There are a number of different elements in Does The Noise In My Head Bother You?. To pick the most important element is a challenge. Steven Tyler, being the main character of the book, has such a unique style of explanation and thought. However, the events he explains so uniquely are what makes up the basis of the book.Without the specific events, there wouldn't be much to read about. A book can not be successful while consisting of only one person's views and morals. There must be some sort of story line. In an autobiography, it is crutial. Tyler's adventure from growing up in the Bronx, to moving to Boston with his band, to being one of the must influencial rock bands of all time, doesn't happen with one straight forward time line. Often, there are side stories and events that take focus off of the main story, which make up of events that are relative to future chapters and life in general. Some could argue that the author's sence of character would be the most important element. Although his attitude and character may add to the morals of the stories, it does not  take away from the interest of the experiences he shares.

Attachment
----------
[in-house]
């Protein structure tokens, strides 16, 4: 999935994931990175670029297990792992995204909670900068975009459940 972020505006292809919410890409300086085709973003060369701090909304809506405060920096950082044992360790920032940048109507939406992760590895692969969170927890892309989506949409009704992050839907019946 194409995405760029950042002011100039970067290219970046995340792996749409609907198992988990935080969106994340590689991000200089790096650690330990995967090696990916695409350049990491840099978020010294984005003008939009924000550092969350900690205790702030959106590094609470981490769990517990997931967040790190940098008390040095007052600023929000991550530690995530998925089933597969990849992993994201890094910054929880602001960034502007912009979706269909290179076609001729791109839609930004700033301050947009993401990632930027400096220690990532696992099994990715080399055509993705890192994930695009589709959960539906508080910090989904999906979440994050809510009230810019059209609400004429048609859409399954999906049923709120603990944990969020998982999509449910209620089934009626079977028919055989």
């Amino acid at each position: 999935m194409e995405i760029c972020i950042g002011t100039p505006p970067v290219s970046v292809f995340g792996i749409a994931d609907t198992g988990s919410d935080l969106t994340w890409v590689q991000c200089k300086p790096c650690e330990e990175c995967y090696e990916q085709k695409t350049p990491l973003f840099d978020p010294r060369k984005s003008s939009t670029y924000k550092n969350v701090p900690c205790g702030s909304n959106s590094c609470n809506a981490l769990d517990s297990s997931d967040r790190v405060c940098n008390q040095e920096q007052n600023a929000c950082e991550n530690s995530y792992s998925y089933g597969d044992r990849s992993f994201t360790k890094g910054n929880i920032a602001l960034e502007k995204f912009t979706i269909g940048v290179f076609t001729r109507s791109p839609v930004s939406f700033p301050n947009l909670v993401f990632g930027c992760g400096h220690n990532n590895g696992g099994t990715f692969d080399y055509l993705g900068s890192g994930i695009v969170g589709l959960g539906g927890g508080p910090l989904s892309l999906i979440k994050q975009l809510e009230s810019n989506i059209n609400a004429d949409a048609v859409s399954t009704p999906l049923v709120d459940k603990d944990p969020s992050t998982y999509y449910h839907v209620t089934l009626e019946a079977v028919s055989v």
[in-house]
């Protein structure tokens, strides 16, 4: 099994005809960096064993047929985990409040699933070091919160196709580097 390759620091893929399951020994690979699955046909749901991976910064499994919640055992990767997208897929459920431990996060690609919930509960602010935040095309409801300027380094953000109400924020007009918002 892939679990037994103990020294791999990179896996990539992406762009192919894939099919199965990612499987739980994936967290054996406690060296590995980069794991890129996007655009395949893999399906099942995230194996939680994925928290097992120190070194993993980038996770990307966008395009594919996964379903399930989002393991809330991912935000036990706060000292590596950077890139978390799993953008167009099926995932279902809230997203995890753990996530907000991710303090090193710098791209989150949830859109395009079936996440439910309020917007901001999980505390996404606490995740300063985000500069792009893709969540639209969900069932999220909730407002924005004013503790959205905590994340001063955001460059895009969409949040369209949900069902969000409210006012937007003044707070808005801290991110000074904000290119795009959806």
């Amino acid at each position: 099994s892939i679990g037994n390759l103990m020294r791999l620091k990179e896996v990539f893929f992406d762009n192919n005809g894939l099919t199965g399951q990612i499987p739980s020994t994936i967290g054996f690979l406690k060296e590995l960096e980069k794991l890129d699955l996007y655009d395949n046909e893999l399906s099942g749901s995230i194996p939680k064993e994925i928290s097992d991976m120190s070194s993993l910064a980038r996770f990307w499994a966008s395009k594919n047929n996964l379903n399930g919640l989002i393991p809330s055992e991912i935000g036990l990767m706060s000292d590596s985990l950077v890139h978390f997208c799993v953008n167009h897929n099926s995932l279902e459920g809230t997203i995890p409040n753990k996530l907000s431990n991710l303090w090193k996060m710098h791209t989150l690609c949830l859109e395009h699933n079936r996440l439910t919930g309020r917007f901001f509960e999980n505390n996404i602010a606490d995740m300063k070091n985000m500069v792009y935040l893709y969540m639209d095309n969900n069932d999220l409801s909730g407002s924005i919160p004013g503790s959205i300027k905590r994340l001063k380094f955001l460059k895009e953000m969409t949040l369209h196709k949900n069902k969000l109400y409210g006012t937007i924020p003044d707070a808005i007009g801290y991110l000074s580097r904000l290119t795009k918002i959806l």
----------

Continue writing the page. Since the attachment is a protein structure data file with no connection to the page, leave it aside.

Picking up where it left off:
#5 Mood

There isn't an exact overall prevailing mood to describe the book with. Emotional at points, yes, that is for sure. Yet at other times, it felt more informational than anything. Tyler uses the first couple of chapters describing how he grew up and where he came from, and had more of an informational tone. As he told more stories as he got older, the feel for the book became more interesting, and emotional. The deeper in detail he went, the more you can practically feel the dispair he has as he looks back on his bad decisions, and the pride he has in his succsess. As well as the detailed personal stories, he describes the highs and lows of Aerosmith, too. Some of the stories about the growing Aerosmith almost felt as educational as his childhood. Regardless, his unique oppinions on topics sometimes keeps almost a humorous feel to his the book while also forcing the reader to keep an open mind on other topics.